- 2011 UGC Bordeaux Tasting: 2008 Vintage by Richard Jennings – for those that don’t know Richard is one of the most prolific tasters I know and I highly respect his knowledge, palate and opinion. Furthermore he manages to take notes on nearly every wine he tries. His favorite red of the tasting was the “very distinctive” Gruaud Larose, which he rated 93+ pts. Glad I caught that one as well ;)
- Thoughts on the 2008 Bordeaux Reds by Fred Swan – Fred does most of his writing over at NorCalWine.com but took a day off to spend some time with the French. He thought the St. Julien and Pauillac wines showed the best and amongst his favorites were the Chateau Gruaud Larose, Chateau Lagrange and Chateau Leoville Poyferre.
- 2008 Union des Grands Crus de Bordeaux, Chicago by David Honig – For those that don’t know David he is the publisher of Palate Press, the Online Wine Magazine, and offered rather extensive notes across all the regions recommending 10+ wines.
- 2008 Bordeaux Vintage Tasting by Adam Japko – Adam, who writes over on WineZag.com, is relatively new to me but garners the respect of many of my friends and thus has mine. His favorites were the Troplong Mondot, Leoville Barton and Pichon Lalande. He also list 15 more of his top picks.
- Thoughts on tasting Bordeaux by Steve Heimoff – Guessing most know Steve for his work with the Wine Enthusiast but he also manages to find some time for blogging. He shares some passing thoughts on the wines (he was a fan of the Lynch-Bages as well as some perspective on the tasting.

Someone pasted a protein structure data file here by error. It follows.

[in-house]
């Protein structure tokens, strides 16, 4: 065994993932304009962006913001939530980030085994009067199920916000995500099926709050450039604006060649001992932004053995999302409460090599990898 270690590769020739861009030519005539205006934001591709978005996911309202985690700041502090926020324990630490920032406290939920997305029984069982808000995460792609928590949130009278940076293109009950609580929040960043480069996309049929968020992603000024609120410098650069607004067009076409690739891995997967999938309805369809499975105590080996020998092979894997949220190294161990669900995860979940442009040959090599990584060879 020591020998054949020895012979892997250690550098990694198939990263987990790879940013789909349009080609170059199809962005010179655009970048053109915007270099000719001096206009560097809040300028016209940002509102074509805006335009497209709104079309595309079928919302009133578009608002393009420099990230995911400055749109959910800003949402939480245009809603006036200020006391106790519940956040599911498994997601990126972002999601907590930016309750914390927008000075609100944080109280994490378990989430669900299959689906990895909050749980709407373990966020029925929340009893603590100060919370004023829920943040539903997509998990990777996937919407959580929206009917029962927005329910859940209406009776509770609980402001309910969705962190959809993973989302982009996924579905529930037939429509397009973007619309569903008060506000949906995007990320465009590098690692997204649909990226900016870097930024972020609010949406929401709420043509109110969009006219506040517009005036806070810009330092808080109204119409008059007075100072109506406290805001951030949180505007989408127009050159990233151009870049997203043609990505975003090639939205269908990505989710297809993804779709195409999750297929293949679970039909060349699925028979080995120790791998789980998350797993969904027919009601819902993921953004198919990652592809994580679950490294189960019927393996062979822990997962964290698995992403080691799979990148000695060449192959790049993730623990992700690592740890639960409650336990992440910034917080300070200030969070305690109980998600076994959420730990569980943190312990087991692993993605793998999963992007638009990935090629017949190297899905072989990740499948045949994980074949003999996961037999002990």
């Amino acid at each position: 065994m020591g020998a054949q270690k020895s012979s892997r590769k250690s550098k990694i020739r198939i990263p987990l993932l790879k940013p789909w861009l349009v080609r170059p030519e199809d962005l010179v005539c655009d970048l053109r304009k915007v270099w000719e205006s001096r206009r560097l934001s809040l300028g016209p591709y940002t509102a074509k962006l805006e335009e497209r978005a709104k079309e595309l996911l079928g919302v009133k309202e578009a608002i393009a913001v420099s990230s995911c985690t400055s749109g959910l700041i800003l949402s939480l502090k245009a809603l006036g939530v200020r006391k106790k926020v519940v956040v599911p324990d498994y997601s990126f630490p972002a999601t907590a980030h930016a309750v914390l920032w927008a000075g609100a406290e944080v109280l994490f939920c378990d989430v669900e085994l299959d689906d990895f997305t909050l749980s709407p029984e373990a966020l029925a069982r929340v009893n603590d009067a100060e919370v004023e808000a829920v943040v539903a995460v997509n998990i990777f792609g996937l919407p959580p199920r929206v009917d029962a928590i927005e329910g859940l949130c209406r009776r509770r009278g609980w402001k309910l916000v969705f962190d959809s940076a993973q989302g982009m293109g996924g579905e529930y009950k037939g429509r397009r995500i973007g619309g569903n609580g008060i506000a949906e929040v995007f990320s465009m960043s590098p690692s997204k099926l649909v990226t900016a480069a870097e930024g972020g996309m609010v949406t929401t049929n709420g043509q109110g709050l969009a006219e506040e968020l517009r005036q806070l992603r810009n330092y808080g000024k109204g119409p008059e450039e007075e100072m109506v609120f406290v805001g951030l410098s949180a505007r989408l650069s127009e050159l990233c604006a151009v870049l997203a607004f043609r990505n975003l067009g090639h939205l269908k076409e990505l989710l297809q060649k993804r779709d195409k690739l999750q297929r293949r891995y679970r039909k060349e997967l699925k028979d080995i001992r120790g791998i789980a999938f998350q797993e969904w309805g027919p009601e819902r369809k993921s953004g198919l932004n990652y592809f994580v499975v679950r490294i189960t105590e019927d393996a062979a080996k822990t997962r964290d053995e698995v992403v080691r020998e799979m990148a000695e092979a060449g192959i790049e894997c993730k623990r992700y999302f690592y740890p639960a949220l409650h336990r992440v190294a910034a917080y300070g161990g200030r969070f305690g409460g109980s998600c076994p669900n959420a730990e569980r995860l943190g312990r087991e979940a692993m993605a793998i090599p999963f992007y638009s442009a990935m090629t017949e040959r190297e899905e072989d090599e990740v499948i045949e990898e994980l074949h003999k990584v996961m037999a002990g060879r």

Oh and did I mention they had 10 or so Sauternes on offer. A very nice way to finish a nice tasting. My favorites of the bunch were the 2008 Guiraud, Sauternes ($23/375ml) and the 2008 Suduiraut, Sauternes ($30/375ml). I thoroughly enjoyed this tasting event. It was perfectly organized, very enjoyable and extremely educational. Thanks to the folks at Unions des Grands Crus de Bordeaux for visiting and to the all those at Balzac Communications for the invitation. I most certainly look forward to attending in the years ahead!
*photos courtesy of Palate Press, RJonWine.com and Interest In Wine.
Ah Bordeaux! Where to begin… Bordeaux and I have been trying to reach an understanding now for what seems like forever. You see when I was new to wine I didn’t exactly feel welcome if fact I was intimidated. With the mystique of the 1st growths it always seemed to be the holy grail of the wine world. The exclusivity the prices demanded made me feel like an outsider looking in and wondering if I’d ever be part of the club.
So you try a few and to no one’s surprise you don’t get it straight away because Bordeaux is for the most part inaccessible to those just starting to learn about wine. How so? Should I count the ways? 1) Certainly by price. 2) These wines typically take years to shine which is problematic for those that didn’t start collecting ten years before they became enthusiastic about wine. And finally 3) The newbie palate struggles at best to enjoy future greatness now; especially when they can only afford to shell out $30 once. Of course this is all rendered moot if you are lucky enough to have a wine sugar daddy with a deep cellar to teach you the ropes (if you are out there listening I am a willing apprentice…).